I recently had the privilege of watching the Royal Shakespeare Company’s most recent production of Macbeth in Stratford, directed by Polly Findlay, with Christopher Eccleston and Niamh Cusack in the leading roles. It was an engaging, innovative and sharp staging of one of the Bard’s most popular plays. Taking place in the 21st century, the set had the appearance of a psychiatrist’s waiting room, complete with water coolers, plastic chairs, and grubby carpeted floors. The witches are played by eight-year-old girls, clutching dolls, and Eccleston, in black beanie and fatigues, tranfers the deeply complex masculinity of Macbeth into the character of a modern-day soldier with a refreshingly jocular swagger.
But apparently not everyone saw the same performance as me. The reviews of this latest production were overwhelmingly underwhelming, a smattering of three stars with occasional downright dislike across all major newspaper and online reviews. And it’s not just Findlay’s version that’s been falling flat with the critics. Rufus Norris’s Macbeth, currently being shown at the National Theatre, attempted another nuanced 21st century interpretation, set in a country torn apart by civil war. This earnt him even more derisive comments than Findlay, with critics lamenting the fact that the savage urban-ness completely missed the poetry of the script.
It led me to wonder, why are current Shakespeare stagings failing to hit the mark? A brief look back at various archives of reviews for the last few years points to a notable lack of productions that are hitting the critical sweetspot. The Globe’s 2017 Romeo and Juliet and the Rose Theatre’s Much Ado About Nothing (set in a Sicilian spa) had a distinctly lukewarm reception.
Sure, the critics don’t know everything, and I’m certain you’d be able to find a lot of audience members with wonderful things to say about what they watched. But, at the end of the day, a Shakespeare play featuring big names and big venues will be looking for acclaim and appreciation within the industry, as well as ticket sales.
Perhaps the increasing scale of theatre production plays a part. It would probably be impossible to count the number of Shakespearean performances that are staged in the UK every year, let alone worldwide. In reality, there’s not a whole lot of point putting one on if you’re not going to test the boundaries, turn heads and do something a little bit exciting. It could be an unexpected setting, a shift of focus on the lead character, or something original with the sound and lighting; the point is that no one’s going to pay upwards of fifty pounds to watch something that they already saw in 1974.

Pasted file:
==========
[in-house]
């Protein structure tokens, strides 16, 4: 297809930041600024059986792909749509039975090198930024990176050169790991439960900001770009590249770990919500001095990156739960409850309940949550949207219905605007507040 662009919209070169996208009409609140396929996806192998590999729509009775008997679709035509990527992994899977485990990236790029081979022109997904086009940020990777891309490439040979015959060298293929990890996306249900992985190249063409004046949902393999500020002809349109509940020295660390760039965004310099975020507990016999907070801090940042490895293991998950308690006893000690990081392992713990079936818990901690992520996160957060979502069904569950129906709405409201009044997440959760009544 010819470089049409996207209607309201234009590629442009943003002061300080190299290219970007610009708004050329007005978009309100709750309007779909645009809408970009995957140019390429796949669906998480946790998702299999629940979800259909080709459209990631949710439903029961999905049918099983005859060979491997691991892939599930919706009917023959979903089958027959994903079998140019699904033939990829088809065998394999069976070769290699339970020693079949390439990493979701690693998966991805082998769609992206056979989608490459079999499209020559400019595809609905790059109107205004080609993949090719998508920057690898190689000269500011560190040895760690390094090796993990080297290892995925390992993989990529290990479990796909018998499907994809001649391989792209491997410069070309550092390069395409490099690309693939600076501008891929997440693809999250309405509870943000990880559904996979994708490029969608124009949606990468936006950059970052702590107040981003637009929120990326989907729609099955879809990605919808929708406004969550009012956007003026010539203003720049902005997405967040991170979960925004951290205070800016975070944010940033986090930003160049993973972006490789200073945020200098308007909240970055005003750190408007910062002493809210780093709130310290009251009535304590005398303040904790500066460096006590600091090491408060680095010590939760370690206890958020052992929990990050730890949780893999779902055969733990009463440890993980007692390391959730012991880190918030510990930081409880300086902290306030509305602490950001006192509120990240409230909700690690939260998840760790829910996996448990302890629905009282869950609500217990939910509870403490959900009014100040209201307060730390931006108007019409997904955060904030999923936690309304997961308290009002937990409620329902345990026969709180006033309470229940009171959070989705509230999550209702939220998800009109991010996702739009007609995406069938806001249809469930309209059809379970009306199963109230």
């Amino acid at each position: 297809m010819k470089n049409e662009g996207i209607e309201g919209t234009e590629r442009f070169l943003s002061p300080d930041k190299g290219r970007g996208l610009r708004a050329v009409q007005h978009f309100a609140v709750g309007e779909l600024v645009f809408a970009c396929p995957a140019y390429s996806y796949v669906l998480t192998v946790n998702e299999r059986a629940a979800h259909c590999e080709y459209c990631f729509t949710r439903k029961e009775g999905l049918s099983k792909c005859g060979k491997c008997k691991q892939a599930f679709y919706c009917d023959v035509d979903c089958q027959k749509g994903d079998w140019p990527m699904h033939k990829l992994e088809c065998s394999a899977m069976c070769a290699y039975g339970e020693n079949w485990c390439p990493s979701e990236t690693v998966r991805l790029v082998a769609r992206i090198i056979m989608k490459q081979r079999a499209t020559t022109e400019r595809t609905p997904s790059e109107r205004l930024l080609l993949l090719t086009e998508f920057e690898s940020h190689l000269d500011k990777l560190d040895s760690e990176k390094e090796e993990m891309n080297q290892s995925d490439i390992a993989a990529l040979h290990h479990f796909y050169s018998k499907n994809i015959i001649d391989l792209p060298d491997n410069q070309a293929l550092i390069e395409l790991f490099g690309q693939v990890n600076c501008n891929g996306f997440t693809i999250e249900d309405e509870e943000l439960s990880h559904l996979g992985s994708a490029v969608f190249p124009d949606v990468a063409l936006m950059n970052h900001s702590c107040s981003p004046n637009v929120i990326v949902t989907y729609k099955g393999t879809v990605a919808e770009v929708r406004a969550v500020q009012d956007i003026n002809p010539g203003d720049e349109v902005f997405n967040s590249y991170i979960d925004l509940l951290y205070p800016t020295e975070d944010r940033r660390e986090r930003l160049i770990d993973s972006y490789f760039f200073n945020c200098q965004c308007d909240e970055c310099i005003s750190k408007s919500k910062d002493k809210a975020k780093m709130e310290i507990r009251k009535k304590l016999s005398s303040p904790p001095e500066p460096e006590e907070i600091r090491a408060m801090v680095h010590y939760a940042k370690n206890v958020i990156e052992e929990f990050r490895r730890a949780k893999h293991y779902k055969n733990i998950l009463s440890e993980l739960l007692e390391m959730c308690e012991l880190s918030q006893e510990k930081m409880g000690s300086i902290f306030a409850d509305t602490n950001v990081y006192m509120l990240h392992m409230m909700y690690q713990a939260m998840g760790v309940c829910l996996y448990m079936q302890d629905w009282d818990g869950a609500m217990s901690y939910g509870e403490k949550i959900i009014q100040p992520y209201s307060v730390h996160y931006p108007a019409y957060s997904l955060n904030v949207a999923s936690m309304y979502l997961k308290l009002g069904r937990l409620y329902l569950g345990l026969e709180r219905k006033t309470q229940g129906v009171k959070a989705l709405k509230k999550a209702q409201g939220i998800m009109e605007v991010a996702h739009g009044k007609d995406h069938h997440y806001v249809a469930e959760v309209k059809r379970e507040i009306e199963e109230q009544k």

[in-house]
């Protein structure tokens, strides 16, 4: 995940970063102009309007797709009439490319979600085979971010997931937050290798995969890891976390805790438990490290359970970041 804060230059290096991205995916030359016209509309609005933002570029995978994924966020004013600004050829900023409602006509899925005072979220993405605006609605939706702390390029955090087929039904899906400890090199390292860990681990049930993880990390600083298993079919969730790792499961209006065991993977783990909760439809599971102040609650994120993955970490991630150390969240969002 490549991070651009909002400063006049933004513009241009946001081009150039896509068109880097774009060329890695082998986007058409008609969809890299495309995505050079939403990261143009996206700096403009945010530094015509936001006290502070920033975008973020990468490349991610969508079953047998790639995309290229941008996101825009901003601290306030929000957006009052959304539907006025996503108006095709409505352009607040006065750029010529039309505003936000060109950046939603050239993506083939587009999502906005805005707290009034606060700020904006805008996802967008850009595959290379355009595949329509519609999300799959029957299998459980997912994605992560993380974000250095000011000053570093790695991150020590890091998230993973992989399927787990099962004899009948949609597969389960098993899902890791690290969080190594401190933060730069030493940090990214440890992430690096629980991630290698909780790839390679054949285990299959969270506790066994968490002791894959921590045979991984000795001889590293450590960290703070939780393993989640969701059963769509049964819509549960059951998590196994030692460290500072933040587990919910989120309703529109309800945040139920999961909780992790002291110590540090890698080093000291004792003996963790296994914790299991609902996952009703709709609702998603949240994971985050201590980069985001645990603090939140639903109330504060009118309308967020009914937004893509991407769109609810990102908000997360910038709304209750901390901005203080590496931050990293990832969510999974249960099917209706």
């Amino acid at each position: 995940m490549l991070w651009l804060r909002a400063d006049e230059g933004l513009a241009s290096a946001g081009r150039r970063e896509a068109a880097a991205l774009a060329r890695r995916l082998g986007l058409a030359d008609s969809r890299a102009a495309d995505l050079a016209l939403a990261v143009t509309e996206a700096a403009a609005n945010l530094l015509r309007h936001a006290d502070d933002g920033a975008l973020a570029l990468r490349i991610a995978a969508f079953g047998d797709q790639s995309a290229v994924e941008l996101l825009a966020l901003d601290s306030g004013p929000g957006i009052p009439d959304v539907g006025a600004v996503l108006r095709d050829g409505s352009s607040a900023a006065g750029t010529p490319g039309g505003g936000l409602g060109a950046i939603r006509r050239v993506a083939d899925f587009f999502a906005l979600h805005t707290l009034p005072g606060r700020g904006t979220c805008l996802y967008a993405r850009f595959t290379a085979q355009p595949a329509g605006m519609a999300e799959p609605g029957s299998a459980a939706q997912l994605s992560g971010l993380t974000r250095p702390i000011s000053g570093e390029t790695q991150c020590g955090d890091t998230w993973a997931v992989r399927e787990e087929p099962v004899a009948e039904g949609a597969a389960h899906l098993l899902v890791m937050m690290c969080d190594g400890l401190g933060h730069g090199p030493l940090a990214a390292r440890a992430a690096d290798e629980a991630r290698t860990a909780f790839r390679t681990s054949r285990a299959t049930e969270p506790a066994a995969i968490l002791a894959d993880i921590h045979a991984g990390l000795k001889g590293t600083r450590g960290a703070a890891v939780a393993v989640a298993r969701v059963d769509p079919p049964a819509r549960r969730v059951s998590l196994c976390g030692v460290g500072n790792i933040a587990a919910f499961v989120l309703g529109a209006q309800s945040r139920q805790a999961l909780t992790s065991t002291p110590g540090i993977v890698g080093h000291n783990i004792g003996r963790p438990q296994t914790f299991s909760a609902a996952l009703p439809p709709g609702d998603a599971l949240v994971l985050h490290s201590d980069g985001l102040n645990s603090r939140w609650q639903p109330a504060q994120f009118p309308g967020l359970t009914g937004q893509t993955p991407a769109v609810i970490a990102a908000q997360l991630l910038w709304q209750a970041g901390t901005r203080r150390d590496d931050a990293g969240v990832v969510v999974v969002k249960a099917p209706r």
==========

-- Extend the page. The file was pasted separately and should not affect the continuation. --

So it might be inevitable that this need for adventurousness from directors becomes over egged, resulting in some attempts that turn heads slightly too far. It must make it difficult for reviewers as well; the sheer volume of performances, each needing something distinctive said about them, has potentially sharpened our cultural awareness and taste. Maybe we’re a more cut-throat audience these days.
It can’t be the case that we’ve hit a Shakespearean stale-mate, can it? I hope not, and, to be honest, I really don’t think so. In amongst the supposedly lacklustre high-profile performances there are still many absolute gems. BBC 2 recently streamed the Almeida’s Hamlet, in which Andrew Scott delivered a breath-taking performance of the famous soliloquy. But where has the gold dust Shakespeare gone, the next generation of Ian McKellens and Kenneth Branaghs? Or maybe they’re out there, being ridiculed by a snotty critic who took offense to Mercutio using a mobile phone.
Whilst I’m a huge supporter of a fresh take on a Shakespeare play, even I can admit that there are some changes which go too far. The Globe’s production of Much Ado About Nothing last year raised critical eyebrows when they swapped the line “You always end with a jade’s trick” for “You always end too soon”. The overt allusion to Benedict’s performance in bed was greeted with hilarity from the audience.
Call me a purist, but I’m wary of butchering the text too much, for the sake of a more accessible laugh. The beauty of Shakespeare is that its relevance for any period, whether it’s the battle of the sexes in Much Ado or the political turmoil and mistrust of Julius Caesar. There’s really no need to pre-empt an audience’s intelligence levels by adapting the script to a modern speech. Of course, that takes us into a whole other realm of editing and authorship, which is another issue in itself.
I still haven’t figured out what the answer is to the problem of the current culture of underappreciated (or justifiably criticised) Shakespeare. This wasn’t meant to be a suggestion that the theatre’s in a state of disarray; as I hope there always will be, there are stellar performances of the nation’s most treasured plays every year. I think what I’m trying to say is that the latest wash of criticism for the larger scale performances shouldn’t detract from the eternal pertinence of these plays and that quirky new interpretations are part and parcel of the rich production history.
Long story short, bring on the weird and wonderful adaptations and take the reviews with a pinch of salt.